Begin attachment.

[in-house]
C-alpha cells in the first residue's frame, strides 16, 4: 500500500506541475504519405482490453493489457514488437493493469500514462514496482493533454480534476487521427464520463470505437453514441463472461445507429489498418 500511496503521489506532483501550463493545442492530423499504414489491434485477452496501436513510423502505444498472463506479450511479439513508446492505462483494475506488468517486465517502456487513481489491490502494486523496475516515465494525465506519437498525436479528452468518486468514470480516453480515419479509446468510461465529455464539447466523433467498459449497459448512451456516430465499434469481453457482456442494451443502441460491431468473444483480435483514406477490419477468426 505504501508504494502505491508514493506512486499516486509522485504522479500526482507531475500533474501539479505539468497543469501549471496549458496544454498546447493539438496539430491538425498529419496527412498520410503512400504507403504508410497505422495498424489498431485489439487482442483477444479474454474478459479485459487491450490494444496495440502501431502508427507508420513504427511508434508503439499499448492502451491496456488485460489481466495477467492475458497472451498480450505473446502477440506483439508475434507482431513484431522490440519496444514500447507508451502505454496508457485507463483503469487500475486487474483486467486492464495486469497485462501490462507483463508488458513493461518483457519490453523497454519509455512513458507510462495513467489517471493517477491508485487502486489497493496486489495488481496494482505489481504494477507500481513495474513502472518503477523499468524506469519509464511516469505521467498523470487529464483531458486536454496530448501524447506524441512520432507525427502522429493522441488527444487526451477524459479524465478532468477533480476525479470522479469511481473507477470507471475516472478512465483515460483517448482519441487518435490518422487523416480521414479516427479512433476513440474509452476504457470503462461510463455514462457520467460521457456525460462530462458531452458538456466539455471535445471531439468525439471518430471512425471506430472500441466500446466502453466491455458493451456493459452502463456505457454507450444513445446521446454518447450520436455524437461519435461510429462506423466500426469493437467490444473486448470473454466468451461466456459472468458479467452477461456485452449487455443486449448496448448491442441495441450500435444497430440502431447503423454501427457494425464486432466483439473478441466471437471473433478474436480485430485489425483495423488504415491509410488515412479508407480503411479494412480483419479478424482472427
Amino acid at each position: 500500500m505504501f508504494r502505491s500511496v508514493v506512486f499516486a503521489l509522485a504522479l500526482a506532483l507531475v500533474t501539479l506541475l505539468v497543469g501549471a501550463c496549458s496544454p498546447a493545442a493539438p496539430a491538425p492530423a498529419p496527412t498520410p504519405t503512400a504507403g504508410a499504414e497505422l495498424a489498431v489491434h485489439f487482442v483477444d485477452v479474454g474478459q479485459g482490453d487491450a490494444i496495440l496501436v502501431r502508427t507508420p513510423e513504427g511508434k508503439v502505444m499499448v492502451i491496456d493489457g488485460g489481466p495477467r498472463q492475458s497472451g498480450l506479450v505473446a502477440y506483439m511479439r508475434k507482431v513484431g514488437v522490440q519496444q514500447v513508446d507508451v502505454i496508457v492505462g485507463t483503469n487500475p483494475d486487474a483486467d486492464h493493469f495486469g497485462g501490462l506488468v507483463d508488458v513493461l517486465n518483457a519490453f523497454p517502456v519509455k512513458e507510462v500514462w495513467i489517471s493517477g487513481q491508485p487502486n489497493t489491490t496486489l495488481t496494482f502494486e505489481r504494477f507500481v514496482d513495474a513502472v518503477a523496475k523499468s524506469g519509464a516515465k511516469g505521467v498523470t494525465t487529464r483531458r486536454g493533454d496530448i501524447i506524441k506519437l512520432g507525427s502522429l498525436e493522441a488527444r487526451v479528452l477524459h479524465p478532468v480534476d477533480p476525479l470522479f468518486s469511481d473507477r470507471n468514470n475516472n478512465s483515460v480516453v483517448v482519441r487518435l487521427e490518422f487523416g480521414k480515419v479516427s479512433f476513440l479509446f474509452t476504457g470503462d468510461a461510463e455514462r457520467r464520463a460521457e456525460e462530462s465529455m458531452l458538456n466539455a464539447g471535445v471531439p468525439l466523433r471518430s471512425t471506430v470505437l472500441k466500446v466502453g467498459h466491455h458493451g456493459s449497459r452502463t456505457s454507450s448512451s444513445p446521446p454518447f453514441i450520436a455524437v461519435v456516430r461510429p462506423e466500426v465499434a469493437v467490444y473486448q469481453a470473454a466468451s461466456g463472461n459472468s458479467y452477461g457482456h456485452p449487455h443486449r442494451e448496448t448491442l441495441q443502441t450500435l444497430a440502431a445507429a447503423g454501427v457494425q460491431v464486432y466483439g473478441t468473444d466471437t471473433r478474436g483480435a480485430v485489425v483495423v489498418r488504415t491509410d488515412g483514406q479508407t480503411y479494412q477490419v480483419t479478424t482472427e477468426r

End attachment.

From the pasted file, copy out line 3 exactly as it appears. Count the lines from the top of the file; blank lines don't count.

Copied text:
Amino acid at each position: 500500500m505504501f508504494r502505491s500511496v508514493v506512486f499516486a503521489l509522485a504522479l500526482a506532483l507531475v500533474t501539479l506541475l505539468v497543469g501549471a501550463c496549458s496544454p498546447a493545442a493539438p496539430a491538425p492530423a498529419p496527412t498520410p504519405t503512400a504507403g504508410a499504414e497505422l495498424a489498431v489491434h485489439f487482442v483477444d485477452v479474454g474478459q479485459g482490453d487491450a490494444i496495440l496501436v502501431r502508427t507508420p513510423e513504427g511508434k508503439v502505444m499499448v492502451i491496456d493489457g488485460g489481466p495477467r498472463q492475458s497472451g498480450l506479450v505473446a502477440y506483439m511479439r508475434k507482431v513484431g514488437v522490440q519496444q514500447v513508446d507508451v502505454i496508457v492505462g485507463t483503469n487500475p483494475d486487474a483486467d486492464h493493469f495486469g497485462g501490462l506488468v507483463d508488458v513493461l517486465n518483457a519490453f523497454p517502456v519509455k512513458e507510462v500514462w495513467i489517471s493517477g487513481q491508485p487502486n489497493t489491490t496486489l495488481t496494482f502494486e505489481r504494477f507500481v514496482d513495474a513502472v518503477a523496475k523499468s524506469g519509464a516515465k511516469g505521467v498523470t494525465t487529464r483531458r486536454g493533454d496530448i501524447i506524441k506519437l512520432g507525427s502522429l498525436e493522441a488527444r487526451v479528452l477524459h479524465p478532468v480534476d477533480p476525479l470522479f468518486s469511481d473507477r470507471n468514470n475516472n478512465s483515460v480516453v483517448v482519441r487518435l487521427e490518422f487523416g480521414k480515419v479516427s479512433f476513440l479509446f474509452t476504457g470503462d468510461a461510463e455514462r457520467r464520463a460521457e456525460e462530462s465529455m458531452l458538456n466539455a464539447g471535445v471531439p468525439l466523433r471518430s471512425t471506430v470505437l472500441k466500446v466502453g467498459h466491455h458493451g456493459s449497459r452502463t456505457s454507450s448512451s444513445p446521446p454518447f453514441i450520436a455524437v461519435v456516430r461510429p462506423e466500426v465499434a469493437v467490444y473486448q469481453a470473454a466468451s461466456g463472461n459472468s458479467y452477461g457482456h456485452p449487455h443486449r442494451e448496448t448491442l441495441q443502441t450500435l444497430a440502431a445507429a447503423g454501427v457494425q460491431v464486432y466483439g473478441t468473444d466471437t471473433r478474436g483480435a480485430v485489425v483495423v489498418r488504415t491509410d488515412g483514406q479508407t480503411y479494412q477490419v480483419t479478424t482472427e477468426r